Finally, livestock producers need to be able to use the export earnings they generate to influence policy. Interested actors could provide herders unions with research findings on the fiscal importance of livestock exports to the Burkinabè state. By helping unions develop the ‘campaigning’ skills needed to educate state officials and politicians on the fiscal importance of livestock exports, donors or other interested organizations could help unions raise the political salience of livestock exports.

Poor Animal Health Provision

Poor producers’ ability to profit from market demand for livestock, particularly for family-raised poultry which is arguably an important source of daily revenue for most poor Burkinabè families, depends on the accessibility of reasonably priced vaccines and medicines. At present, access is limited by 1) the lack of private veterinarians in rural areas, 2) import companies’ inability to supply the domestic market, and 3) what producers’ perceive as high costs for medicines and vaccines. Furthermore, the states’ basic animal health capacities appear to be eroding so that the state is not prepared to deal with epizootic outbreaks. This brief recommends a threefold approach to addressing the animal health problem.

First, it recommends that an in-depth study of the constraints facing import businesses be conducted in order to generate feasible means for increasing capital and capacity in the import business. Second, to facilitate the privatization of veterinary services while retaining basic national animal health preventative capacities, it recommends that the government contract private paraprofessionals to provide preventative services in specified geographical areas under the supervision of private veterinarians. In exchange for providing preventative services, these para-professionals could be granted the right to sell basic curative medicines to local producers in the area. In exchange for their supervisory role, private veterinarians could receive trans-portation subsidies that would allow them to provide curative services at a reduced fee while traveling for supervision purposes. This contract for curative service in a given area would help assure veterinarians a sound financial base for their private practice.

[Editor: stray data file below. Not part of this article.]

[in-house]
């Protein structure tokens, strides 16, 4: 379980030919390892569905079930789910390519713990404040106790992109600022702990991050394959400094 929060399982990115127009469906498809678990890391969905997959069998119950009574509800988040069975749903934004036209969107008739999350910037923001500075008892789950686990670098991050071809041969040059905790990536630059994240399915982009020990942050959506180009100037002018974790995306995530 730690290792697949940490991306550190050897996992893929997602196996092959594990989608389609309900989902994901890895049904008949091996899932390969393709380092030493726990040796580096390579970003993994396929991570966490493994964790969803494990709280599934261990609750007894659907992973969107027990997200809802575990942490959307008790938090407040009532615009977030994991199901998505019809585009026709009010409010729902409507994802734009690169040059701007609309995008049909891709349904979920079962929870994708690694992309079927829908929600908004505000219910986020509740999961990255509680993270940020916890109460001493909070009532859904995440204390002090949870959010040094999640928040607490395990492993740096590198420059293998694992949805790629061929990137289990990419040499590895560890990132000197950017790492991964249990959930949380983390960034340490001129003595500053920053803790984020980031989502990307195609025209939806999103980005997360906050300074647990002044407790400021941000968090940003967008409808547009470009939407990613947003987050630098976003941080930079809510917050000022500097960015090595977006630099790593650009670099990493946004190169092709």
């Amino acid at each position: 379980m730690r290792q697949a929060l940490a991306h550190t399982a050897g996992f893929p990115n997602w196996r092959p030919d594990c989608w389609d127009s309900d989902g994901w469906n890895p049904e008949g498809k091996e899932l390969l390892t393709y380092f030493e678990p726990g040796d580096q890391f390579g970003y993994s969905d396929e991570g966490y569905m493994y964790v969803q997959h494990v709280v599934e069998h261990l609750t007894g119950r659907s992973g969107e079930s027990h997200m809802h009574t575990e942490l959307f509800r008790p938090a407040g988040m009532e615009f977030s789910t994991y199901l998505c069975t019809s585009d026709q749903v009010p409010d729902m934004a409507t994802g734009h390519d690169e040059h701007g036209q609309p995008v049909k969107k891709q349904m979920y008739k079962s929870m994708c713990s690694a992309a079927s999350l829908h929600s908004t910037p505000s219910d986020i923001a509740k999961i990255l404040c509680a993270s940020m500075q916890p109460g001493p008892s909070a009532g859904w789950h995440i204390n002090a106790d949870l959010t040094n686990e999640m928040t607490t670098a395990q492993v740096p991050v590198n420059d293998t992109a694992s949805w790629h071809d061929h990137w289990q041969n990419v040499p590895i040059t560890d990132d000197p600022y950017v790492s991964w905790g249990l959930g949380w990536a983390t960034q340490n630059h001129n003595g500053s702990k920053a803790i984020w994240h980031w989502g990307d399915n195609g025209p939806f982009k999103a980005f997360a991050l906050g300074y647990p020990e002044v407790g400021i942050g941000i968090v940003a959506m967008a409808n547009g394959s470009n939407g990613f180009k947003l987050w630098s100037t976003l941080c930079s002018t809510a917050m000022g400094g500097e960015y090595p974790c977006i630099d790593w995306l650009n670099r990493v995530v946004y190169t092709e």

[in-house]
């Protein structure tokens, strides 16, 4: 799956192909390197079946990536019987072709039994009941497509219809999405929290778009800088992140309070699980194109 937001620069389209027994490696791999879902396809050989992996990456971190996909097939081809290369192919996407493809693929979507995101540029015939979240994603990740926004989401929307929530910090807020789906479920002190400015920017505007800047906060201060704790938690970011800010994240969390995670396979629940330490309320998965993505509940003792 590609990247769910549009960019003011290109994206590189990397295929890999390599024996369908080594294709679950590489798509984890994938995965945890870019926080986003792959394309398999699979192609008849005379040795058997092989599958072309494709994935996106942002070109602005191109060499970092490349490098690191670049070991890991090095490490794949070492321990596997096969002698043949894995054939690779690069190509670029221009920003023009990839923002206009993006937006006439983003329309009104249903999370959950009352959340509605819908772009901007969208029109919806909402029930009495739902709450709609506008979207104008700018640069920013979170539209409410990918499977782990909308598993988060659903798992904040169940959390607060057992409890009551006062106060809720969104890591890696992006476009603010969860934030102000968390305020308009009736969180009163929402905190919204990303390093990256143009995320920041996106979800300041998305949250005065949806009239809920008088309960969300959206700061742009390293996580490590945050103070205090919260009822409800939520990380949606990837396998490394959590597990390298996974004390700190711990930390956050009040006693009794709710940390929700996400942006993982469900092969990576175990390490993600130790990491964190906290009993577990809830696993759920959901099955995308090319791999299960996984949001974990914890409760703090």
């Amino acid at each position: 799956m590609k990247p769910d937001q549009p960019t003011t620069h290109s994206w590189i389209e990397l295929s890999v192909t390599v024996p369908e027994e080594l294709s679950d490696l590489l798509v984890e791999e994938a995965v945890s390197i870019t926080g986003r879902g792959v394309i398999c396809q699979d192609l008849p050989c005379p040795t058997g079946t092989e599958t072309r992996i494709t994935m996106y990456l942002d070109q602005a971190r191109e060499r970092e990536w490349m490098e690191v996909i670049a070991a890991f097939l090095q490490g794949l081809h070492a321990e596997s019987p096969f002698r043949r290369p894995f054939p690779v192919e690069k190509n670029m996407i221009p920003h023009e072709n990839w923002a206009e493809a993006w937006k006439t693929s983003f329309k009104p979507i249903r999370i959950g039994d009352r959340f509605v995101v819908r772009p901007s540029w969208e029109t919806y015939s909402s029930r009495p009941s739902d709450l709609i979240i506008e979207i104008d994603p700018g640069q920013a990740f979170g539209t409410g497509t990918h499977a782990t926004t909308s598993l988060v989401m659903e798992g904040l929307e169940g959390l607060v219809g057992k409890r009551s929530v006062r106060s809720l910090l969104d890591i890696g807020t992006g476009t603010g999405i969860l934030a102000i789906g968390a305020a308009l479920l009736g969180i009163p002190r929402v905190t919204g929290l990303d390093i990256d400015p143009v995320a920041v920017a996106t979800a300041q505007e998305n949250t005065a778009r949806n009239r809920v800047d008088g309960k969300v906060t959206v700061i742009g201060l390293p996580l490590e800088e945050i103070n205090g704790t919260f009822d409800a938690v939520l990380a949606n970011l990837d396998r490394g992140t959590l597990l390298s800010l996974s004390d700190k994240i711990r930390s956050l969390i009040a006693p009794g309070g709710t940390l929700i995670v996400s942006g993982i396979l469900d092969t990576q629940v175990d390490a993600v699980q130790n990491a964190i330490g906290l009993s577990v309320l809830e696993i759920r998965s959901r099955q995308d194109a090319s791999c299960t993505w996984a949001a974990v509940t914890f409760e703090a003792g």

Finally, in order to increase the production of village poultry, vaccines and basic medicines must be made available to producers at accessible prices. This brief recommends looking into creating private partnerships with the Programme de Développement des Animaux Villageois as a means of securing these resources at competitive rates.

Commercial Weaknesses

The small-ruminant and cattle sub-sector provides the most promising source of market growth in the livestock sector. If expanded, it could significantly improve household livelihoods; however, this sub-sector cannot expand until the high transaction and transportation costs of exporting Burkinabè products to the West African sub-region are addressed. Furthermore, the sub-sector suffers from lack of capital and access to formal credit.

Despite strong regional demand for Burkinabè exports, commercial actors in the sub-sector do not have access to the capital needed to expand exports. Increasing the capacity and reliability of the small-ruminant and cattle commercial system requires that credit be extended to actors at the highest levels of the formal commercial system. Furthermore, interested actors should support efforts such as those undertaken by the West African Monetary Union to reduce unofficial practices, including demands for bribes, that raise the costs of cross-border trade in cattle and small-ruminants.